Kameron "Geek Feminist Revolution" Hurley notes that writers like Octavia Butler crafted stories that feel eerily prescient of our present moments with books like Parable of the Sower and Parable of the Talents -- but not because they were fortune tellers, but because trumpism -- corrupt confiscation of wealth, overbroad policing powers, discriminatory hiring practices, impunity for violent abusers -- has been a daily fact of life for brown people, women and queer people. Read the rest

Feminist Frequency celebrates the brilliant life of Ada Lovelace

As part of her Ordinary Women series, Anita Sarkeesian of Feminist Frequency examines the impressive achievement of Ada Lovelace, the “mother” of computer programming.

You can also watch the Ordinary Women profiles on Ching Shih and Ida B. Wells:

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William Gibson on individual privacy, governmental secrecy and the future of history

In a thoughtful New York Times editorial, science fiction giant William Gibson mediates on the difference between the privacy that individuals have and deserve, the privacy that governments assert ("What does it mean, in an ostensible democracy, for the state to keep secrets from its citizens?"), and what this will mean for the historians of the future. Read the rest

1000 years of royalty: nice map of Europe's nastiest families

Nadieh Breme's Royal Constellations is a delightful starry visualization of a millenium of familial connections between European royals, and it gets right down to business: "Royal & aristocratic families are known for their fondness of marrying within their own clique."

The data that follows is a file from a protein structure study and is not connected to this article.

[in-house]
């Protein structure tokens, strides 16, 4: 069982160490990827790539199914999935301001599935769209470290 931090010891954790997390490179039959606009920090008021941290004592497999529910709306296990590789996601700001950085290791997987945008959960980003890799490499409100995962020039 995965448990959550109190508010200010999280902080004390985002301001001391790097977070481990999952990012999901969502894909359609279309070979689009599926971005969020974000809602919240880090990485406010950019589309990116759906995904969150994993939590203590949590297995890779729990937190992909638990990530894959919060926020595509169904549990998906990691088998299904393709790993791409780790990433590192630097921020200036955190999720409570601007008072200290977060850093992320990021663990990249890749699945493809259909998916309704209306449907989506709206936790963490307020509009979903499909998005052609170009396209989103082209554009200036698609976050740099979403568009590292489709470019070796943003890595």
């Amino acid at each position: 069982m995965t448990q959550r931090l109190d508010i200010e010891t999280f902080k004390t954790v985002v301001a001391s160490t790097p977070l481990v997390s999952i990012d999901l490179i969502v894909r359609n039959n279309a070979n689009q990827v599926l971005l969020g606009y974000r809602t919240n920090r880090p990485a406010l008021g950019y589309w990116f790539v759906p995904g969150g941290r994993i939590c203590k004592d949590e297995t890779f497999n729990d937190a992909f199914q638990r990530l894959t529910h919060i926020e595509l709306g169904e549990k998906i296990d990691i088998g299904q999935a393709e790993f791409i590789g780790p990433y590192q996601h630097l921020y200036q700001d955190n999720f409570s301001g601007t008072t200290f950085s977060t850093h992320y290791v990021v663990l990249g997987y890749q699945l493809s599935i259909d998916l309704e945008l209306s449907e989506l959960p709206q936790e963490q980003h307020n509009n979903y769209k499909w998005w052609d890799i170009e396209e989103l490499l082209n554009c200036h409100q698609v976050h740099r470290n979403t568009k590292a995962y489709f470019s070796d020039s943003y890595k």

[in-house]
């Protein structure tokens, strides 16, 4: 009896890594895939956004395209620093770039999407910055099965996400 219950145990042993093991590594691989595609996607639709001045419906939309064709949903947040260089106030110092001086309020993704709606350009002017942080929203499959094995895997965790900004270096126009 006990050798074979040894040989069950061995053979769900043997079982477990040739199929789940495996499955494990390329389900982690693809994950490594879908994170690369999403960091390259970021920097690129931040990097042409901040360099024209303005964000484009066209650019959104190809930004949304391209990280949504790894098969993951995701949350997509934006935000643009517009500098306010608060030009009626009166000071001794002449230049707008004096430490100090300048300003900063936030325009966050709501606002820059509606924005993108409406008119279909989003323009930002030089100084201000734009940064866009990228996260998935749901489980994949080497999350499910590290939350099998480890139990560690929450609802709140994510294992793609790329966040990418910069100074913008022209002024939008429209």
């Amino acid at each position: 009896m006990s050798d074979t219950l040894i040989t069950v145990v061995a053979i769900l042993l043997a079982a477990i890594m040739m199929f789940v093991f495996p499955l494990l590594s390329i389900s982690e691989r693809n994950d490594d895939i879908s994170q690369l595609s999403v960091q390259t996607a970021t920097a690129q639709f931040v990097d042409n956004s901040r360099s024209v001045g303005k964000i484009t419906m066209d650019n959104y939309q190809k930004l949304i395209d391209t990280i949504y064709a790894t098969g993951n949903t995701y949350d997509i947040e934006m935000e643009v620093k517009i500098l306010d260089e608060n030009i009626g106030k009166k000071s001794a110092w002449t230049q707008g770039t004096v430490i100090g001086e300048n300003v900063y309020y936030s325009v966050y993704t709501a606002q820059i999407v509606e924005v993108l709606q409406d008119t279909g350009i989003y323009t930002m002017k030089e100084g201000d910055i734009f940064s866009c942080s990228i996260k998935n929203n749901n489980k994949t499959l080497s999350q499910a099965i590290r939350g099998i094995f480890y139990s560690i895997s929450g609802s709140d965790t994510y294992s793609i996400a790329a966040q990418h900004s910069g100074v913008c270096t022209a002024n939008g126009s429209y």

Pick any two and it draws a line between them, revealing ancestral lines going back to the beginning—from the kings of medieval Wales all the way to the Windsors. Read the rest

Old-timey mass evangelism and the phonograph

The Grammy nominations were announced today and along with Beyonce, Drake, Adele, and Kanye there was a nomination that went to music recorded by Ira D. Sankey, Winfield Weeden, Silas Leachman and the Rittersville Singing Club. No, those are not artists from today… In fact, those performers lived 125 years ago and their recordings have been newly compiled by a husband/wife team dedicated to bringing back to life the music of the post-Industrial Revolution 19th century.

Richard Martin and Meagan Hennessey have one collective dream, and that is to preserve, expose and celebrate the earliest eras of recorded sounds for new generations of listeners. Their label Archeophone Records has produced dozens of releases showcasing music created even before electricity got in the way. These are acoustic recordings created when the music industry was still “cutting wax” and "the business” was in its infancy. John Phillips Souza’s marches were chart toppers, along with sappy ballads and jocular tunes. The world was introduced to “Hot Time in the Old Town Tonight,” and of course, “Take Me Out To The Ballgame.”